Appalachian Music: Instruments & History

Instructor: Christopher Muscato

Chris has a master's degree in history and teaches at the University of Northern Colorado.

Many American musical traditions can trace their lineage back to the traditional music of the Appalachian Mountains. In this lesson, we'll explore the history of this musical style and see how the traditions of Appalachian music live on today.

Appalachian Music

If I asked you to describe traditional American music, there are a few directions your answer can go in. You could talk about jazz and blues of the southern deltas, or perhaps the swing and rock of mid-20th century cities. When the United States government, however, rounds up musicians to send across the world as American cultural ambassadors, there's another kind of music that's often included: bluegrass.

Bluegrass is a modern variation of traditional string-based folk music originating in the mountains and valleys of the Appalachian Mountains. The Appalachians represented one of America's first frontiers, and frontier music became one of the first truly American forms of musical expression.


Appalachian music is a fitting metaphor for American history because it emerged from a blend of various musical influences stewing together in the remote Appalachians. For the most part, we can trace the origins of this unique form of expression back to two primary groups: Anglo-Celtic immigrants and African Americans.

Anglo-Celtic Influence

From the middle of the 18th century through the American Revolution and into the early 19th century, the region of Appalachia seemed to promise something: opportunity. Here was a huge area where Europeans and Americans could own property and become self-sufficient farmers. Life in the mountains, however, was difficult and so the people who were willing to move there were mostly lower-class immigrants, particularly those from England, Wales, Scotland, and Ireland.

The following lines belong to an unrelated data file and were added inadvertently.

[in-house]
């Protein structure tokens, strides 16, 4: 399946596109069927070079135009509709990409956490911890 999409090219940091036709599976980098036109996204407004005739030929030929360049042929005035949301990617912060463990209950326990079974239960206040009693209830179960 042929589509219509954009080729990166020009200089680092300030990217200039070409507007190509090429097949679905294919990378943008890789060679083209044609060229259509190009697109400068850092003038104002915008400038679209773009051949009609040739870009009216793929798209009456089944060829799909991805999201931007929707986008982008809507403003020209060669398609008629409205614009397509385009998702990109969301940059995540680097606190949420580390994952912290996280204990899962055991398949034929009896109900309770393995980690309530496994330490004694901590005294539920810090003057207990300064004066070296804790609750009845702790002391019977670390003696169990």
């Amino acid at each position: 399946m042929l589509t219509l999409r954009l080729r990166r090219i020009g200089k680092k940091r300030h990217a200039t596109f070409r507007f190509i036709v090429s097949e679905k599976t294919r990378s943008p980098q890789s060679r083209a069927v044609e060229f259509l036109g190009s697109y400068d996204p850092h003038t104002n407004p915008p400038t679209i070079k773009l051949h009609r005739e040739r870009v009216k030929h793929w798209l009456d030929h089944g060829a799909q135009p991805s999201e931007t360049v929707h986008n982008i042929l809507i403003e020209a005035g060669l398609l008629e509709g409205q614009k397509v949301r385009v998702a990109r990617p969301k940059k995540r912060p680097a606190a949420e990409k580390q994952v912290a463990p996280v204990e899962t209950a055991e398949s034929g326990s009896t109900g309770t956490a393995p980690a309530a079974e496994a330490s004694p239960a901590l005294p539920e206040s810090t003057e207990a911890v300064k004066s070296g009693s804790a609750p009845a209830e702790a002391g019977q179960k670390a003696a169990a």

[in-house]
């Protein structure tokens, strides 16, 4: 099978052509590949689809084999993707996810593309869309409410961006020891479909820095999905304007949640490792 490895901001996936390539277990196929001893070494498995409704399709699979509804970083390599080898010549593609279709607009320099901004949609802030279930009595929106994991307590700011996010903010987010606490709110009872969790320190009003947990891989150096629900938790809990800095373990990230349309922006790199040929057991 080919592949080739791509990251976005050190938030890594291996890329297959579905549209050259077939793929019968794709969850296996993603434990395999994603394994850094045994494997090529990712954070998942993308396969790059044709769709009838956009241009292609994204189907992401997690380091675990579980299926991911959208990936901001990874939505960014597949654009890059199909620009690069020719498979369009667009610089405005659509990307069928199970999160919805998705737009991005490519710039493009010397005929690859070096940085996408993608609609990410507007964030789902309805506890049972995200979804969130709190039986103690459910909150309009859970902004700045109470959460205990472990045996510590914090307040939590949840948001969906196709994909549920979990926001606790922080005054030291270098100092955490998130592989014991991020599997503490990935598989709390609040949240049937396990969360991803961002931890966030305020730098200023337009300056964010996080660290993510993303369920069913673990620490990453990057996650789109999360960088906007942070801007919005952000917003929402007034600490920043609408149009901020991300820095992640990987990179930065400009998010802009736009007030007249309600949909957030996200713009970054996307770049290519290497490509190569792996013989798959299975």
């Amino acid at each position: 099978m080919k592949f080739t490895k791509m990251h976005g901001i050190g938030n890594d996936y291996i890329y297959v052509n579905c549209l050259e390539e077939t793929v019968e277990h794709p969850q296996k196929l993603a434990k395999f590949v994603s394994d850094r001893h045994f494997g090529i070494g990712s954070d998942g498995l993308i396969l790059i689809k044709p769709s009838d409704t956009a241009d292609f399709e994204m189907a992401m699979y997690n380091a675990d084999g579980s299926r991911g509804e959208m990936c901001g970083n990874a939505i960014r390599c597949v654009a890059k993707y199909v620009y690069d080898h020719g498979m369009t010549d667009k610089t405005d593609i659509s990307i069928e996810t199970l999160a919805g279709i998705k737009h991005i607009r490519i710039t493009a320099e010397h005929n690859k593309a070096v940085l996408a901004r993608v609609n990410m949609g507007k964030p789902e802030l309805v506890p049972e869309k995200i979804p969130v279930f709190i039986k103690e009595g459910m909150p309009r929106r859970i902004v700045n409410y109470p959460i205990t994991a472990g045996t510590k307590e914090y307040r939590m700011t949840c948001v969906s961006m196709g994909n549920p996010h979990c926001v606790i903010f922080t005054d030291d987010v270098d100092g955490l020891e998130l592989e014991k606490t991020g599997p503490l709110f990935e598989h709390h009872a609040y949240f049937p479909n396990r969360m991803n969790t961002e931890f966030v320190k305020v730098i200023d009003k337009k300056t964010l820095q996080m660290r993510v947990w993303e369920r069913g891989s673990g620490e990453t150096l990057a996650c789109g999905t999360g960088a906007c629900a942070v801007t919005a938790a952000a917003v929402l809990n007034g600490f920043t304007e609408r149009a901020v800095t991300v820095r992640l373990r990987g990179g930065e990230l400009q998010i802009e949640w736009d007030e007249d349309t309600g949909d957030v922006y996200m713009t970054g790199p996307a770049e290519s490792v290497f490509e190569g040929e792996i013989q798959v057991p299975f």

As these immigrants moved into the Appalachians, they brought with them folk music from their homelands. Music was very important to these communities, who lived on remote farms but would get together for dances. In general, two forms of Anglo-Celtic folk traditions planted roots in the Appalachians. First were narrative ballads, sung by a single and unaccompanied vocalist. These songs were almost always sung by women and dealt with issues of love, heartbreak, death, and sexual betrayal. In fact, ethnomusicologists have noted that about half of the American variations of these tunes that were developed in the Appalachians have to do with pregnant women who were murdered by male lovers.

Other Anglo-Celtic musical traditions were entirely instrumental, used for social dances. The single most important instrument, likely brought to Appalachia by Irish or Cornish immigrants, was the fiddle. Fiddles were lively and light, perfect for upbeat dance music. As the people of the Appalachians practiced their music and refined their instruments, they also developed some that were completely unique. The most prominent example is the mountain dulcimer, a stringed instrument developed by Scottish/Irish communities in the Appalachians, but which has no real precedent in Britain. This instrument would quickly spread across the Appalachians as a staple of the growing musical tradition in the mountains.

Woman with a dulcimer in a 1917 issue of Vogue

African American Influence

The other main group to influence the development of Appalachian music was African Americans. Throughout the 19th century, slaves and freedmen introduced their unique musical traditions into Appalachia. While Anglo-Celtic traditions generally entered the region from the east and north, African-American traditions worked their way in from the South. Group singing, call-and-response based melodies, a celebration of improvisation, and a deep devotion to rhythm were all brought into Appalachia by African Americans.

Along with their singing styles, these musicians also brought a few unique instruments. The most important was a plucked stringed instrument that had originated in Arabia, spread into Africa and made its way into the Americas called the banjo. The banjo was perfect for African American music, with the sharp plucks creating a strong syncopated rhythm.

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